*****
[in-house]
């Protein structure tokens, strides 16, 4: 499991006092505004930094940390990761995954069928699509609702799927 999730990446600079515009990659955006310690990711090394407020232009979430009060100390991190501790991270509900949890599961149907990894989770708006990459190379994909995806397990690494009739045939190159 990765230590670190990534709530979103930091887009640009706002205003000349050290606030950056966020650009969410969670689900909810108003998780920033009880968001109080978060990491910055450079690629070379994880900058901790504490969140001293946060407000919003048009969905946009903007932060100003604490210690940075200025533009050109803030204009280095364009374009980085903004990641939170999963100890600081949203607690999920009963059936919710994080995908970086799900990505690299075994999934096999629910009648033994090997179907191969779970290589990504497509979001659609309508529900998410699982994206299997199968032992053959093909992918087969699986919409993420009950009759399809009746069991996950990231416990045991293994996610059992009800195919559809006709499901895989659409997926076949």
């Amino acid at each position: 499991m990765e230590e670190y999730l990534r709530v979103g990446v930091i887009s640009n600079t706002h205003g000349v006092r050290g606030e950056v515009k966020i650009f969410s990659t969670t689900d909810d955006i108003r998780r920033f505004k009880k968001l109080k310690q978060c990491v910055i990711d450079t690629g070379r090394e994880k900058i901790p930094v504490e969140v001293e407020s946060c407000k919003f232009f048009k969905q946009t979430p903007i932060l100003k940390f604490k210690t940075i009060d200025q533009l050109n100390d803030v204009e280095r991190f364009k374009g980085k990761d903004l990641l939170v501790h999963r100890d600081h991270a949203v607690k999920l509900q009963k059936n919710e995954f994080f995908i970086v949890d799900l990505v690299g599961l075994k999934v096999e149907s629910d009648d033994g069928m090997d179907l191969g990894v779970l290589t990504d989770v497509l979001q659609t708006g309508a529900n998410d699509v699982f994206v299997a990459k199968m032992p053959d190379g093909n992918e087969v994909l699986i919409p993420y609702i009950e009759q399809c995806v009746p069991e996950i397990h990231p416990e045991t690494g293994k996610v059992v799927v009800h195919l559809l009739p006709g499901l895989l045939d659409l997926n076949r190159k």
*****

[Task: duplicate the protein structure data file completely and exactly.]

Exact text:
[in-house]
């Protein structure tokens, strides 16, 4: 499991006092505004930094940390990761995954069928699509609702799927 999730990446600079515009990659955006310690990711090394407020232009979430009060100390991190501790991270509900949890599961149907990894989770708006990459190379994909995806397990690494009739045939190159 990765230590670190990534709530979103930091887009640009706002205003000349050290606030950056966020650009969410969670689900909810108003998780920033009880968001109080978060990491910055450079690629070379994880900058901790504490969140001293946060407000919003048009969905946009903007932060100003604490210690940075200025533009050109803030204009280095364009374009980085903004990641939170999963100890600081949203607690999920009963059936919710994080995908970086799900990505690299075994999934096999629910009648033994090997179907191969779970290589990504497509979001659609309508529900998410699982994206299997199968032992053959093909992918087969699986919409993420009950009759399809009746069991996950990231416990045991293994996610059992009800195919559809006709499901895989659409997926076949």
């Amino acid at each position: 499991m990765e230590e670190y999730l990534r709530v979103g990446v930091i887009s640009n600079t706002h205003g000349v006092r050290g606030e950056v515009k966020i650009f969410s990659t969670t689900d909810d955006i108003r998780r920033f505004k009880k968001l109080k310690q978060c990491v910055i990711d450079t690629g070379r090394e994880k900058i901790p930094v504490e969140v001293e407020s946060c407000k919003f232009f048009k969905q946009t979430p903007i932060l100003k940390f604490k210690t940075i009060d200025q533009l050109n100390d803030v204009e280095r991190f364009k374009g980085k990761d903004l990641l939170v501790h999963r100890d600081h991270a949203v607690k999920l509900q009963k059936n919710e995954f994080f995908i970086v949890d799900l990505v690299g599961l075994k999934v096999e149907s629910d009648d033994g069928m090997d179907l191969g990894v779970l290589t990504d989770v497509l979001q659609t708006g309508a529900n998410d699509v699982f994206v299997a990459k199968m032992p053959d190379g093909n992918e087969v994909l699986i919409p993420y609702i009950e009759q399809c995806v009746p069991e996950i397990h990231p416990e045991t690494g293994k996610v059992v799927v009800h195919l559809l009739p006709g499901l895989l045939d659409l997926n076949r190159k």